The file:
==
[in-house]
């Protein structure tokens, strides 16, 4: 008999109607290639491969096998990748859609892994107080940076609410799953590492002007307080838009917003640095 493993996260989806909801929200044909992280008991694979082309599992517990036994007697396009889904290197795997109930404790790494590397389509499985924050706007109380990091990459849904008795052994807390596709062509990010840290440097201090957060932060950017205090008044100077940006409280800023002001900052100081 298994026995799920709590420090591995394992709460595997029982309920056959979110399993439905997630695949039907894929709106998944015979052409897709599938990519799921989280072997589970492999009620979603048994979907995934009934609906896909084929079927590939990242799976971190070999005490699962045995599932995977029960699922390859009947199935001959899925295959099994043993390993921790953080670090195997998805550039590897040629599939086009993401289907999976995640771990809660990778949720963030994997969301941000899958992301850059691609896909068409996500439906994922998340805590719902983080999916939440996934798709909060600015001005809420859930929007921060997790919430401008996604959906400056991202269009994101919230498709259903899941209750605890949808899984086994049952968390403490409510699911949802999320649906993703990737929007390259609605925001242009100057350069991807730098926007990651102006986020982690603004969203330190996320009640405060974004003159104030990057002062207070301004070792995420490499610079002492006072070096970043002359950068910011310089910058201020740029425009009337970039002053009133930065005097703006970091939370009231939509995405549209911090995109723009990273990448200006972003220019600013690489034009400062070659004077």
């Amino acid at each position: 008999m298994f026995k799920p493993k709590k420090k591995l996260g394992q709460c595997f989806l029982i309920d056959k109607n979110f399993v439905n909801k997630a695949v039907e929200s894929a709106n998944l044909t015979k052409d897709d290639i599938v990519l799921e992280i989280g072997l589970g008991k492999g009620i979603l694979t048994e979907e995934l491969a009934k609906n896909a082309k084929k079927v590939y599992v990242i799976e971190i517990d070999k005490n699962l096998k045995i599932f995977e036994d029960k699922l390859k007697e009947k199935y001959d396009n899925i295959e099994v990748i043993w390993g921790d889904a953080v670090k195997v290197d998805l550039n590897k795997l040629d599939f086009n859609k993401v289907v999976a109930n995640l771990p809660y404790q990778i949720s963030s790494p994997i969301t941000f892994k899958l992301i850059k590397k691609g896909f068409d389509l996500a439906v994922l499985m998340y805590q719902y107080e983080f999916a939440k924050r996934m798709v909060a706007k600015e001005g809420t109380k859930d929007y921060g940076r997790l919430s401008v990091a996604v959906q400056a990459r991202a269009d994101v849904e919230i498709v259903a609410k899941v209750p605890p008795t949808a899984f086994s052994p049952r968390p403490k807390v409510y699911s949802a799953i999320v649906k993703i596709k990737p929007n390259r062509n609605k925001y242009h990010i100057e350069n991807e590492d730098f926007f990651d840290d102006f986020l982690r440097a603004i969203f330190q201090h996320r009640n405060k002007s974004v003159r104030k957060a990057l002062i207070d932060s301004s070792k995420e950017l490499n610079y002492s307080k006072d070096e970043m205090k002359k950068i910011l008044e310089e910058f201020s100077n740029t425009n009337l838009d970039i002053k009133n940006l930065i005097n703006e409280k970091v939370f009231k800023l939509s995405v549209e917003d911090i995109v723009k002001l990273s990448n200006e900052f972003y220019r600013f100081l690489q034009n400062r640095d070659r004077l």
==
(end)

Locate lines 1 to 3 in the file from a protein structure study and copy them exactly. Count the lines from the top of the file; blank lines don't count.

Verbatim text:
[in-house]
């Protein structure tokens, strides 16, 4: 008999109607290639491969096998990748859609892994107080940076609410799953590492002007307080838009917003640095 493993996260989806909801929200044909992280008991694979082309599992517990036994007697396009889904290197795997109930404790790494590397389509499985924050706007109380990091990459849904008795052994807390596709062509990010840290440097201090957060932060950017205090008044100077940006409280800023002001900052100081 298994026995799920709590420090591995394992709460595997029982309920056959979110399993439905997630695949039907894929709106998944015979052409897709599938990519799921989280072997589970492999009620979603048994979907995934009934609906896909084929079927590939990242799976971190070999005490699962045995599932995977029960699922390859009947199935001959899925295959099994043993390993921790953080670090195997998805550039590897040629599939086009993401289907999976995640771990809660990778949720963030994997969301941000899958992301850059691609896909068409996500439906994922998340805590719902983080999916939440996934798709909060600015001005809420859930929007921060997790919430401008996604959906400056991202269009994101919230498709259903899941209750605890949808899984086994049952968390403490409510699911949802999320649906993703990737929007390259609605925001242009100057350069991807730098926007990651102006986020982690603004969203330190996320009640405060974004003159104030990057002062207070301004070792995420490499610079002492006072070096970043002359950068910011310089910058201020740029425009009337970039002053009133930065005097703006970091939370009231939509995405549209911090995109723009990273990448200006972003220019600013690489034009400062070659004077």
């Amino acid at each position: 008999m298994f026995k799920p493993k709590k420090k591995l996260g394992q709460c595997f989806l029982i309920d056959k109607n979110f399993v439905n909801k997630a695949v039907e929200s894929a709106n998944l044909t015979k052409d897709d290639i599938v990519l799921e992280i989280g072997l589970g008991k492999g009620i979603l694979t048994e979907e995934l491969a009934k609906n896909a082309k084929k079927v590939y599992v990242i799976e971190i517990d070999k005490n699962l096998k045995i599932f995977e036994d029960k699922l390859k007697e009947k199935y001959d396009n899925i295959e099994v990748i043993w390993g921790d889904a953080v670090k195997v290197d998805l550039n590897k795997l040629d599939f086009n859609k993401v289907v999976a109930n995640l771990p809660y404790q990778i949720s963030s790494p994997i969301t941000f892994k899958l992301i850059k590397k691609g896909f068409d389509l996500a439906v994922l499985m998340y805590q719902y107080e983080f999916a939440k924050r996934m798709v909060a706007k600015e001005g809420t109380k859930d929007y921060g940076r997790l919430s401008v990091a996604v959906q400056a990459r991202a269009d994101v849904e919230i498709v259903a609410k899941v209750p605890p008795t949808a899984f086994s052994p049952r968390p403490k807390v409510y699911s949802a799953i999320v649906k993703i596709k990737p929007n390259r062509n609605k925001y242009h990010i100057e350069n991807e590492d730098f926007f990651d840290d102006f986020l982690r440097a603004i969203f330190q201090h996320r009640n405060k002007s974004v003159r104030k957060a990057l002062i207070d932060s301004s070792k995420e950017l490499n610079y002492s307080k006072d070096e970043m205090k002359k950068i910011l008044e310089e910058f201020s100077n740029t425009n009337l838009d970039i002053k009133n940006l930065i005097n703006e409280k970091v939370f009231k800023l939509s995405v549209e917003d911090i995109v723009k002001l990273s990448n200006e900052f972003y220019r600013f100081l690489q034009n400062r640095d070659r004077l």